Who can resist swimming in a hot spring, surrounded by snow-capped mountains or starry skies? Iceland has plenty of geothermally heated outdoor pools, from warm rivers you can swim down, tiny pools tucked away by the sea to upmarket spas with spectacular views.
The Blue Lagoon is Iceland’s best known, and one of its largest, hot pool complexes, but it’s also expensive and can get overcrowded. So we’ve checked out some lesser-known swimming spots, from simple, natural pools fed by hot springs that are free to use, to flash spas with all the facilities.
Myvatn Nature baths
Overlooking Lake Myvatn in the northeast of Iceland, this large pool complex has milky blue waters where you can swim, lounge and look out at the surrounding, often snow-topped, hills.
Like Reykjavík’s Blue Lagoon, the pools are fed from the borehole of a nearby geothermal power station – with the water gushing out at a steady 36–40°C.
There are steam baths here too, heated by underground steam vents, with large picture windows so you can admire the view while you bake.
And there’s a great café on site, which serves bread cooked underground in the volcanic soil. And if you buy a beer/wine bracelet, the waiters will bring your drink out to the pool for you.
About an hour’s drive from Iceland’s second city, Akureyi, the baths can be visited on this grand tourthat also takes in the Hverir mud pools, Goðafoss Waterfall and the Dimmuborgir lava fields.
The Secret Lagoon
Iceland’s oldest thermal pool, the Secret Lagoon is a simpler, more natural affair, surrounded by rocks and grassy banks.
The pool is deep and large enough to have a good swim – or you can simply float around watching the nearby geysir erupt every five minutes or so, and the mud pools bubble away.
In the village of Flúðir, the lagoon is about 90 minutes’ drive from Reykjavík or you can book this tour with bus transfers, which includes the admission fee and gives you about two hours at the baths.
Landmannalaugar Hot Pot
Deep within the Fjallabak Nature Reserve, Landmannalaugar (“the farmer’s pool”) has been visited by locals as a popular bathing spot for centuries.
The pool grew up at the point where hot springs bubble up from the ground and meet a cold spring, so bathers need to find a spot where the waters mingle to create the perfect temperature.
Then you can simply lie back and admire the dramatic other-worldly orange rhyolite mountains that surround the pool.
The springs are free (though there is a small charge to use the changing rooms), but hard to get to, so try this tour from Reykjavík that combines a trip to the pool with a visit to the Hekla volcano.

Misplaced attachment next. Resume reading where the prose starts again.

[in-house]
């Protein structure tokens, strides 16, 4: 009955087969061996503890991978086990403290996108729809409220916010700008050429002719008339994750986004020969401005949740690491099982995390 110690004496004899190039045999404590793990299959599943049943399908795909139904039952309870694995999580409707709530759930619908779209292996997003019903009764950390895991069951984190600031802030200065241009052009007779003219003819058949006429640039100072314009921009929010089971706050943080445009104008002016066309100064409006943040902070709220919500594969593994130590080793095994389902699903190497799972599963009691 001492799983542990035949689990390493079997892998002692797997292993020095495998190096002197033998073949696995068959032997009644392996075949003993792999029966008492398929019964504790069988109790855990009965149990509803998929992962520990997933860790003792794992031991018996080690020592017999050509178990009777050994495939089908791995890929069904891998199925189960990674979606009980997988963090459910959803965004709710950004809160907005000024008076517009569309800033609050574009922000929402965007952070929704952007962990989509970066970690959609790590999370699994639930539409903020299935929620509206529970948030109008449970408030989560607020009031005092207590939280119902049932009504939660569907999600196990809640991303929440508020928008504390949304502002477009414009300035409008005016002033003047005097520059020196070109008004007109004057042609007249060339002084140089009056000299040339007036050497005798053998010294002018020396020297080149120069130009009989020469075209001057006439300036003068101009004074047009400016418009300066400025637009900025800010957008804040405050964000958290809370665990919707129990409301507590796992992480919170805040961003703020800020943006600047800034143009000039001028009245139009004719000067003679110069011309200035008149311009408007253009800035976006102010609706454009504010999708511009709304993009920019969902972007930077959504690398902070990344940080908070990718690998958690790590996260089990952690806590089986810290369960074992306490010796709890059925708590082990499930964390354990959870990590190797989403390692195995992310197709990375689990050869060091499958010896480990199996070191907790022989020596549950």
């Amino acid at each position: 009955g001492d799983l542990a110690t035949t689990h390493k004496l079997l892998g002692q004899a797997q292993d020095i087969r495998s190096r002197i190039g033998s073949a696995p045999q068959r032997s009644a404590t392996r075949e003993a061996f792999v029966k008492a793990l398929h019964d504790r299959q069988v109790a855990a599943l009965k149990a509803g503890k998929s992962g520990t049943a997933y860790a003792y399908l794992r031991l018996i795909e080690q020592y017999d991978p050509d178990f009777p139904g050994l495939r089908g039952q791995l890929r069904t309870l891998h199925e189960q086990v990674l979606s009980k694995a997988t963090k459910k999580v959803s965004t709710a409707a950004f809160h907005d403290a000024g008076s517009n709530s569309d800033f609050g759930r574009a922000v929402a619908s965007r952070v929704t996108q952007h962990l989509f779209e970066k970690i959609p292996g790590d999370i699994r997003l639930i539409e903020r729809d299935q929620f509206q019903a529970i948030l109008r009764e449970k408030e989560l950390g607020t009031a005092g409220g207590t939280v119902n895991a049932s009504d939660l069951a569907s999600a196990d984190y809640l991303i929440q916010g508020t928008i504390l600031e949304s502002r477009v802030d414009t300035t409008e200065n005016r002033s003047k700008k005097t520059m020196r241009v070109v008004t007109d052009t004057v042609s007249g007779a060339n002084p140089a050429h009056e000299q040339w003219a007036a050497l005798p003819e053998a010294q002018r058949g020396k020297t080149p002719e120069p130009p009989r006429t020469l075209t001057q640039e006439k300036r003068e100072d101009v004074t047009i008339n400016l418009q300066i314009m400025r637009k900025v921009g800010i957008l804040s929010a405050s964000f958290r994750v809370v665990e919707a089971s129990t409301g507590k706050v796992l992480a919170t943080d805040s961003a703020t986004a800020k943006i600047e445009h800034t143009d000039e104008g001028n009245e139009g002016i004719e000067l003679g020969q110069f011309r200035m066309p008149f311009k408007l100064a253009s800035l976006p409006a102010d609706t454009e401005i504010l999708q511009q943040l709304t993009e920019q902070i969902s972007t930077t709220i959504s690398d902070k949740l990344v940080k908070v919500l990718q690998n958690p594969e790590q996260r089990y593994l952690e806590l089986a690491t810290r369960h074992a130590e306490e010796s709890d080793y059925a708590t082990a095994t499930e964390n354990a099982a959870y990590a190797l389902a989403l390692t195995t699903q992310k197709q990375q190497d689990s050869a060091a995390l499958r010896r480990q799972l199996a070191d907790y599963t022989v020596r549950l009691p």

Right on the coast, the GeoSea baths in Húsavík cling to the cliffside, with the water from the top of the baths spilling over, giving the effect of an infinity pool.
Unlike most thermal pools in Iceland, the water here is geothermically heated sea water, so it’s filled with healing salt and minerals, which are good for the skin.
Iceland’s newest thermal bath, GeoSea was designed by architects with natural curves to give great views over Skjálfandi Bay. You can’t beat watching the sun set from the pool behind the snow-capped mountain opposite – and you may even spot a whale or dolphin in the bay too.
This tour from Akureyi includes the admission fee to the baths, the Goðafoss waterfall plus a tour of nearby Húsavík.
Reykjadalur hot river
Fancy taking a swim in a hot river? Then head to Reykjadalur, which aptly translates as “steam valley”, and is full of steaming vents and bubbling mud pools.
It’s a beautiful hike of about an hour to reach the river over hills with far-reaching views across the steaming geothermal landscape.
A boardwalk runs alongside the river, so you can walk down it until you find the perfect swimming spot – the further downriver you walk the cooller the water and the fewer people bathing.
Reykjadalur is about 40 minutes’ drive from Reykjavík (and free to visit), but if you don’t have a car and want a guide for the hike, try this tour.
Grettislaug hot pools
On the Skagi peninsular on Iceland’s north coast, the hot pools at Grettislaug have probably the best views of all.
Looking east over the island of Drangey in the Skagafjörður, and west towards the snow-capped mountain of Tindastóll, these two small stone pools lie about 25 minutes’ drive north of the town of Sauðárkrókur.
They’re privately owned, so there’s a small entrance fee. But, if you’re lucky and come out of season, you may well have the pools to yourself.
Some 90 minutes’ drive north of Reykjavík, the architect-designed pools at Krauma are fed by the Deildatunguhver springs, the most powerful in Europe.
The hot water from the springs is mixed with melt water from the Ok glacier (Iceland’s smallest) to feed five round hot pools, plus a cold plunge pool. This , plus a visit to the Viðgelmir Lava Cave and the Hraunfossar and Barnafoss waterfalls (opens in a new tab)”>tour includes admission to the spa complex, plus a visit to the Viðgelmir Lava Cave and the Hraunfossar and Barnafoss waterfalls.